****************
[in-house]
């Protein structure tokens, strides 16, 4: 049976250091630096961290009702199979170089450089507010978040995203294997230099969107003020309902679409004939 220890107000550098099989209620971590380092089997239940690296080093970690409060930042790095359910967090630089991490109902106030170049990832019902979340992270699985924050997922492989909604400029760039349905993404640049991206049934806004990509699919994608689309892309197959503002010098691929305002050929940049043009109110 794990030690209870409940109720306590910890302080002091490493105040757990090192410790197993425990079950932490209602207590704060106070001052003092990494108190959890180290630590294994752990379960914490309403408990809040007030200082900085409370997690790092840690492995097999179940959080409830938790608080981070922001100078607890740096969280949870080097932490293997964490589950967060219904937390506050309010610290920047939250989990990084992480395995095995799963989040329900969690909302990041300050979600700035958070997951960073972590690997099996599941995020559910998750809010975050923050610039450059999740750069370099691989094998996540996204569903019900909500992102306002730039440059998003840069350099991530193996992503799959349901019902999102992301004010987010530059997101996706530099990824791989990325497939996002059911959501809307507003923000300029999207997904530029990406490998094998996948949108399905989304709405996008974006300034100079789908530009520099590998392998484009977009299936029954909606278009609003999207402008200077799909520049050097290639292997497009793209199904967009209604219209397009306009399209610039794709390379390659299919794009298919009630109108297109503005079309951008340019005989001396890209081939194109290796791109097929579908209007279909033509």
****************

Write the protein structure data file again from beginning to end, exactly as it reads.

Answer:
[in-house]
């Protein structure tokens, strides 16, 4: 049976250091630096961290009702199979170089450089507010978040995203294997230099969107003020309902679409004939 220890107000550098099989209620971590380092089997239940690296080093970690409060930042790095359910967090630089991490109902106030170049990832019902979340992270699985924050997922492989909604400029760039349905993404640049991206049934806004990509699919994608689309892309197959503002010098691929305002050929940049043009109110 794990030690209870409940109720306590910890302080002091490493105040757990090192410790197993425990079950932490209602207590704060106070001052003092990494108190959890180290630590294994752990379960914490309403408990809040007030200082900085409370997690790092840690492995097999179940959080409830938790608080981070922001100078607890740096969280949870080097932490293997964490589950967060219904937390506050309010610290920047939250989990990084992480395995095995799963989040329900969690909302990041300050979600700035958070997951960073972590690997099996599941995020559910998750809010975050923050610039450059999740750069370099691989094998996540996204569903019900909500992102306002730039440059998003840069350099991530193996992503799959349901019902999102992301004010987010530059997101996706530099990824791989990325497939996002059911959501809307507003923000300029999207997904530029990406490998094998996948949108399905989304709405996008974006300034100079789908530009520099590998392998484009977009299936029954909606278009609003999207402008200077799909520049050097290639292997497009793209199904967009209604219209397009306009399209610039794709390379390659299919794009298919009630109108297109503005079309951008340019005989001396890209081939194109290796791109097929579908209007279909033509």